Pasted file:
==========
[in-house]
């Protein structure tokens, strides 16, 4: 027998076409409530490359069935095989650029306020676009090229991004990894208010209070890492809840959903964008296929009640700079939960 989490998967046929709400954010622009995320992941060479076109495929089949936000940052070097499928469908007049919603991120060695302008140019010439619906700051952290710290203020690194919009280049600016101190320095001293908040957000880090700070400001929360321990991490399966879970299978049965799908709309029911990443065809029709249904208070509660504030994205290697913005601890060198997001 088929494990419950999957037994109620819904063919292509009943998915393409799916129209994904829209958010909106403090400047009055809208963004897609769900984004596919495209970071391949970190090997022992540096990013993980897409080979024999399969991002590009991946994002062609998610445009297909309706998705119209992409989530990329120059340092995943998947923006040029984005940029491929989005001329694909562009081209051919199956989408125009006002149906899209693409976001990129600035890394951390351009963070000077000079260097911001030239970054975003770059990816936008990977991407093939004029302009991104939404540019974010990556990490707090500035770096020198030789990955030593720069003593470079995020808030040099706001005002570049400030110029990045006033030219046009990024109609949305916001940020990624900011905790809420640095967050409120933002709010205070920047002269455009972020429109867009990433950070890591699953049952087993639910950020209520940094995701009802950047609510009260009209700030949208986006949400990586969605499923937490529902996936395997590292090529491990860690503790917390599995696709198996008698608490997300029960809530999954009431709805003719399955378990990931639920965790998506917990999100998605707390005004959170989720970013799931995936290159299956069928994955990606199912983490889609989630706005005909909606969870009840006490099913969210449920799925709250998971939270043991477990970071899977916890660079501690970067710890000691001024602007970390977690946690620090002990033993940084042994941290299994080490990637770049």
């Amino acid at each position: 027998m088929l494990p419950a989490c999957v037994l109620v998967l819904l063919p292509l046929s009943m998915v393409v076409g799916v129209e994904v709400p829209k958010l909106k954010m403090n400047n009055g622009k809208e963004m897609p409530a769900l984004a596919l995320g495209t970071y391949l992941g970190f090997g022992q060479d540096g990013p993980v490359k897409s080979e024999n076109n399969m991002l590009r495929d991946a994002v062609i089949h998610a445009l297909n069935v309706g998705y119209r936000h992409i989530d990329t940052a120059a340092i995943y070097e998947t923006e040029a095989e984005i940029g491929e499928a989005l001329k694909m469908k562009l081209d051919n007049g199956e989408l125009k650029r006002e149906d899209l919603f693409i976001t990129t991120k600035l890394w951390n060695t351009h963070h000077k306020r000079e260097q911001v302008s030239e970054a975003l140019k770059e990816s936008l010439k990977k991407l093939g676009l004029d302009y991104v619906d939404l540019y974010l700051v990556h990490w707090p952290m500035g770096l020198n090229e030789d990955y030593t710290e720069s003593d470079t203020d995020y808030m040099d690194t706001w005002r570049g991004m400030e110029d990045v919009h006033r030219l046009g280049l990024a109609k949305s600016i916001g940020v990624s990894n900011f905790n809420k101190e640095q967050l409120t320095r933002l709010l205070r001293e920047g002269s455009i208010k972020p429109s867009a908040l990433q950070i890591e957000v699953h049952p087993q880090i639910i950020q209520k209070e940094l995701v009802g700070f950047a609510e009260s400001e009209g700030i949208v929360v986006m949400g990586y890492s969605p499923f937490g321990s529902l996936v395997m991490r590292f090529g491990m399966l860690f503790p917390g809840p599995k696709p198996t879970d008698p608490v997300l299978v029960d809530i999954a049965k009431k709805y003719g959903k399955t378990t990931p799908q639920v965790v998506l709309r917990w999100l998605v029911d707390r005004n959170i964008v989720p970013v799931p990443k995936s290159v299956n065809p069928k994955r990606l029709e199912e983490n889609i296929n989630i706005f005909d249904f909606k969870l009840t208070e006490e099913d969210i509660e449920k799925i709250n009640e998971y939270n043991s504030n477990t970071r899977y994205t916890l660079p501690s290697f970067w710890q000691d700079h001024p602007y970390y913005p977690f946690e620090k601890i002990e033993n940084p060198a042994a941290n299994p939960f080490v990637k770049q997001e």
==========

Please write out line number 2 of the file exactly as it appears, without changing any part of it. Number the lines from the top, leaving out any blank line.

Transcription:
């Protein structure tokens, strides 16, 4: 027998076409409530490359069935095989650029306020676009090229991004990894208010209070890492809840959903964008296929009640700079939960 989490998967046929709400954010622009995320992941060479076109495929089949936000940052070097499928469908007049919603991120060695302008140019010439619906700051952290710290203020690194919009280049600016101190320095001293908040957000880090700070400001929360321990991490399966879970299978049965799908709309029911990443065809029709249904208070509660504030994205290697913005601890060198997001 088929494990419950999957037994109620819904063919292509009943998915393409799916129209994904829209958010909106403090400047009055809208963004897609769900984004596919495209970071391949970190090997022992540096990013993980897409080979024999399969991002590009991946994002062609998610445009297909309706998705119209992409989530990329120059340092995943998947923006040029984005940029491929989005001329694909562009081209051919199956989408125009006002149906899209693409976001990129600035890394951390351009963070000077000079260097911001030239970054975003770059990816936008990977991407093939004029302009991104939404540019974010990556990490707090500035770096020198030789990955030593720069003593470079995020808030040099706001005002570049400030110029990045006033030219046009990024109609949305916001940020990624900011905790809420640095967050409120933002709010205070920047002269455009972020429109867009990433950070890591699953049952087993639910950020209520940094995701009802950047609510009260009209700030949208986006949400990586969605499923937490529902996936395997590292090529491990860690503790917390599995696709198996008698608490997300029960809530999954009431709805003719399955378990990931639920965790998506917990999100998605707390005004959170989720970013799931995936290159299956069928994955990606199912983490889609989630706005005909909606969870009840006490099913969210449920799925709250998971939270043991477990970071899977916890660079501690970067710890000691001024602007970390977690946690620090002990033993940084042994941290299994080490990637770049």